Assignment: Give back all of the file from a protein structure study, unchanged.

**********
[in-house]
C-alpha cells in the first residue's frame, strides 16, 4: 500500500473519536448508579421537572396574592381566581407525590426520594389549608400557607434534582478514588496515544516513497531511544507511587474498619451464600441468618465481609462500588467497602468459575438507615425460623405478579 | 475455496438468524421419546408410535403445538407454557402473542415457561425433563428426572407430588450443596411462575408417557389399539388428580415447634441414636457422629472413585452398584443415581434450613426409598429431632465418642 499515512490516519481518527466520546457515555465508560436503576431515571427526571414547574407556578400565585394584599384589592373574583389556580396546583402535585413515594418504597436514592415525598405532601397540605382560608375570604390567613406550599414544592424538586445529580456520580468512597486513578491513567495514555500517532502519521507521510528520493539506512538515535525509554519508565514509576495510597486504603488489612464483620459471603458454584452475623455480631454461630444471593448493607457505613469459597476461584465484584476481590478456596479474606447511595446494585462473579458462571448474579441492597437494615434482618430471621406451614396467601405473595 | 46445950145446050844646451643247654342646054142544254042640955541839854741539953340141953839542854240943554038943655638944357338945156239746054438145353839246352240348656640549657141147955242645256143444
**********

[in-house]
C-alpha cells in the first residue's frame, strides 16, 4: 500500500473519536448508579421537572396574592381566581407525590426520594389549608400557607434534582478514588496515544516513497531511544507511587474498619451464600441468618465481609462500588467497602468459575438507615425460623405478579 | 475455496438468524421419546408410535403445538407454557402473542415457561425433563428426572407430588450443596411462575408417557389399539388428580415447634441414636457422629472413585452398584443415581434450613426409598429431632465418642 499515512490516519481518527466520546457515555465508560436503576431515571427526571414547574407556578400565585394584599384589592373574583389556580396546583402535585413515594418504597436514592415525598405532601397540605382560608375570604390567613406550599414544592424538586445529580456520580468512597486513578491513567495514555500517532502519521507521510528520493539506512538515535525509554519508565514509576495510597486504603488489612464483620459471603458454584452475623455480631454461630444471593448493607457505613469459597476461584465484584476481590478456596479474606447511595446494585462473579458462571448474579441492597437494615434482618430471621406451614396467601405473595 | 46445950145446050844646451643247654342646054142544254042640955541839854741539953340141953839542854240943554038943655638944357338945156239746054438145353839246352240348656640549657141147955242645256143444